Almost every night I…politely ask my husband to “unplug” from Twitter. He is a basketball coach and math teacher and spends hours sifting through tweets about the two topics and others I’m sure. Because I have always struggled to understand this obsession, I have decided to use Twitter as my learning network. As a coach myself, I already followed many local sports reporters and league teams. I also followed some of my favorite athletes, celebrities, and my friends. I conducted a quick search with a few key terms and was able to add to my list of those I follow. I found the Purdue Writing Lab, EnglishClub, ISTE, EdTech K-12 Magazine, MindShift, and 10 others. I was so impressed with how easily I found these resources that I am now excited to sift through my own feed to improve my knowledge and teaching.
One reason this learning network is relevant to my professional life is because every person and organization seems to have Twitter. The resources are endless. On one platform I am able to find reputable nonfiction articles that apply to my students and the curriculum, as well as technology trends in education. I hope to continue to add to those I am following. I specifically would like to use this network in the future to help my seniors understand college expectations and college life.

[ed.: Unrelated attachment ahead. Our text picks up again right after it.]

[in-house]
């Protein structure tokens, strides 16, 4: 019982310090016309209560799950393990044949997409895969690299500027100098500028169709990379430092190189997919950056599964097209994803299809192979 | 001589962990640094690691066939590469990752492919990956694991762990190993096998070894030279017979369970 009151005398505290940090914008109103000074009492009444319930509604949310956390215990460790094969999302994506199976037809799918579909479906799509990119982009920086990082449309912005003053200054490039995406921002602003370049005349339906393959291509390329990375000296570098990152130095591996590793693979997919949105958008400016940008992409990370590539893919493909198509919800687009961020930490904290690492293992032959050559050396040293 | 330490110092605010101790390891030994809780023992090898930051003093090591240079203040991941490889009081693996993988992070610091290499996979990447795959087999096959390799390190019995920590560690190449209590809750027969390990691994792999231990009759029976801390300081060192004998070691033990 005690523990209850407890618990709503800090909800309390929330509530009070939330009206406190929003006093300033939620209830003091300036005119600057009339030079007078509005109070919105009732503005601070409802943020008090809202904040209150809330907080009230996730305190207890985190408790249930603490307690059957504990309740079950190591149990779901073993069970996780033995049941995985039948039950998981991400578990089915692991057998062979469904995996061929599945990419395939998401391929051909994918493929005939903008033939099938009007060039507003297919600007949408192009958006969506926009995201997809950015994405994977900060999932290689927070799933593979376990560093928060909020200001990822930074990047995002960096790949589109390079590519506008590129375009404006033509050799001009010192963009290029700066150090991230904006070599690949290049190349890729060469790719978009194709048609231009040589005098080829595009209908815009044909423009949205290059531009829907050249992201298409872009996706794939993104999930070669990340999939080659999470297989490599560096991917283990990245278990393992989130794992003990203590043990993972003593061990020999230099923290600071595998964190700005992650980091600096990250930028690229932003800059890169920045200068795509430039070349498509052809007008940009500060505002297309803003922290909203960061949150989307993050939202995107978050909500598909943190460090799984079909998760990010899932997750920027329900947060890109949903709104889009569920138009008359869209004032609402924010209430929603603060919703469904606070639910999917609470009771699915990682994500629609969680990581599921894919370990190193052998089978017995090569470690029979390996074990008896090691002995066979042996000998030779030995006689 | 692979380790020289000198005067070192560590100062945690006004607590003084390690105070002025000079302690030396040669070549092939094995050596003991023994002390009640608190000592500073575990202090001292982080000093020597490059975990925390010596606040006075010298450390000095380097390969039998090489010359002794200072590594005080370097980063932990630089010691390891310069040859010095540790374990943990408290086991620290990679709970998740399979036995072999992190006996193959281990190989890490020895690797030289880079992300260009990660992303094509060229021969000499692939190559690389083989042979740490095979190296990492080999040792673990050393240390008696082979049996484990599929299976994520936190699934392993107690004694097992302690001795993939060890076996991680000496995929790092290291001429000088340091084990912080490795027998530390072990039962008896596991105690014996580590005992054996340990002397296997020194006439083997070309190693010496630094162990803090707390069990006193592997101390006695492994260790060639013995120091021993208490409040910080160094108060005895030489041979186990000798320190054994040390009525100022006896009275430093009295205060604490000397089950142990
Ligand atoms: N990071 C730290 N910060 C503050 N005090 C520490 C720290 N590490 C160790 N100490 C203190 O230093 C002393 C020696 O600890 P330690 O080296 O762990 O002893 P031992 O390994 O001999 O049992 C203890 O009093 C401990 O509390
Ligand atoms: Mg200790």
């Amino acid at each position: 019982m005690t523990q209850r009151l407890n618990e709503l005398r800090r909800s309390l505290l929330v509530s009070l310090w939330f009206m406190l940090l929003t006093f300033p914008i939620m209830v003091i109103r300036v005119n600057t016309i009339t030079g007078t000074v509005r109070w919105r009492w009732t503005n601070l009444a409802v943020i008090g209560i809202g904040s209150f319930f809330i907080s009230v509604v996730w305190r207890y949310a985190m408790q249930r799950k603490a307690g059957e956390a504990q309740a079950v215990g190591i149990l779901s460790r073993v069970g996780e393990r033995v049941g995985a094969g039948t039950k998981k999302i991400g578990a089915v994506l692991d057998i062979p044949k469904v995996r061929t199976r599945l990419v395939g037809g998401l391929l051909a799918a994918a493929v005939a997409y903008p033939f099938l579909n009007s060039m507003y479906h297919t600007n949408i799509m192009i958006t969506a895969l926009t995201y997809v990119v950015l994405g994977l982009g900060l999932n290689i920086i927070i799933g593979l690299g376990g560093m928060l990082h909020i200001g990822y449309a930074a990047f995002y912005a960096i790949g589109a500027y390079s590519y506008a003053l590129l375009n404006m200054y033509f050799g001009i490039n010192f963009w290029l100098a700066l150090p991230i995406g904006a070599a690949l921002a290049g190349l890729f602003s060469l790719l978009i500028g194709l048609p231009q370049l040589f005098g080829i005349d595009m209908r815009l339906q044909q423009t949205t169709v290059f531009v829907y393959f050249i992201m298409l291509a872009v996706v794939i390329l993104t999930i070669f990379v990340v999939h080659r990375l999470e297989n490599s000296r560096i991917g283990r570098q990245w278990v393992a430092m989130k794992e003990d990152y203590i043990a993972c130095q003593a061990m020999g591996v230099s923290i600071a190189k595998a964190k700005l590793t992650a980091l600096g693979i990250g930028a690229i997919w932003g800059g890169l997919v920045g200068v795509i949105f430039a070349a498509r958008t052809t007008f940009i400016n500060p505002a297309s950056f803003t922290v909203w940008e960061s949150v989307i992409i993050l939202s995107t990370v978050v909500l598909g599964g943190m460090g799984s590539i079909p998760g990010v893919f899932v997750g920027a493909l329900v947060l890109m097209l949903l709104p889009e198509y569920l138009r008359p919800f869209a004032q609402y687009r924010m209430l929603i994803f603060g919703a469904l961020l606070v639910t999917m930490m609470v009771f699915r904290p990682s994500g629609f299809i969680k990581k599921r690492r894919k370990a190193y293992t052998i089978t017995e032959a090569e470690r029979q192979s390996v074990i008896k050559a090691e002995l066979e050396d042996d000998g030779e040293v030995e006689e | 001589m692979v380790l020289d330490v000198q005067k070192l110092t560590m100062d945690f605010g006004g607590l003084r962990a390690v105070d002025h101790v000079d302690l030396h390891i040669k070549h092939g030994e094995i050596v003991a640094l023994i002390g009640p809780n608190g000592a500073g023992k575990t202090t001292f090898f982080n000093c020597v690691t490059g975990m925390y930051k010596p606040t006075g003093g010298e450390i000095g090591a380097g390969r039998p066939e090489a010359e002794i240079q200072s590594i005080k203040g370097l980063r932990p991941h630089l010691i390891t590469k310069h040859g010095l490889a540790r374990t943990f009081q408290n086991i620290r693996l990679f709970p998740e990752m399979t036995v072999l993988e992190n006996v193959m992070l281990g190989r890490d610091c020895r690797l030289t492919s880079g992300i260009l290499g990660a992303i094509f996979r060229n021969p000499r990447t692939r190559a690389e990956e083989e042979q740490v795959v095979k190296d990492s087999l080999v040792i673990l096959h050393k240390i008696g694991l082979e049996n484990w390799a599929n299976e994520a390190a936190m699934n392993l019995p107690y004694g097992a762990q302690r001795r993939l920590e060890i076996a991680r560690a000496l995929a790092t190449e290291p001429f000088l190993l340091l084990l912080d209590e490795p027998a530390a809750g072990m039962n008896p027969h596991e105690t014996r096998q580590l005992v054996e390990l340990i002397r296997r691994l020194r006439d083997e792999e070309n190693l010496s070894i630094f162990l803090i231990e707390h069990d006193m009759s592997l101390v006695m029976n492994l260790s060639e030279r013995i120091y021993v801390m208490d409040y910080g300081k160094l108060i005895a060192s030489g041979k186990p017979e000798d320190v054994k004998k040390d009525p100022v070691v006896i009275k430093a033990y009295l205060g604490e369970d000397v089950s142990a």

Another reason this is relevant to my professional life is because all of my students use or are familiar with Twitter. Using this platform will help me relate to them. It also opens the door to assignment opportunities that use Twitter and/or its resources. I have had students mimic Twitter accounts in the past, but now I can find certain users and ask students to use them as resources or just to spark conversations.
So many times in my personal and professional life I have told myself, maybe next year. Maybe next year I will have time to revamp that unit on Hamlet. Maybe next year I will find better resources to teach my students how to effectively paraphrase. THIS YEAR I will use Twitter to improve my teaching. Brianna Crowley (2016) says it best that “like moving to a new place, the hardest part is the initial step.” Risking a few hours here or there searching through users and tweets will be well worth the time once I find resources that will help me teach and my students learn.
Crowley, B. (2014, December 31). 3 steps for building a professional learning network. Retrieved January 26, 2016, from Education Week website: http://www.edweek.org/tm/articles/2014/12/31/3-steps-for-building-a-professional-learning.html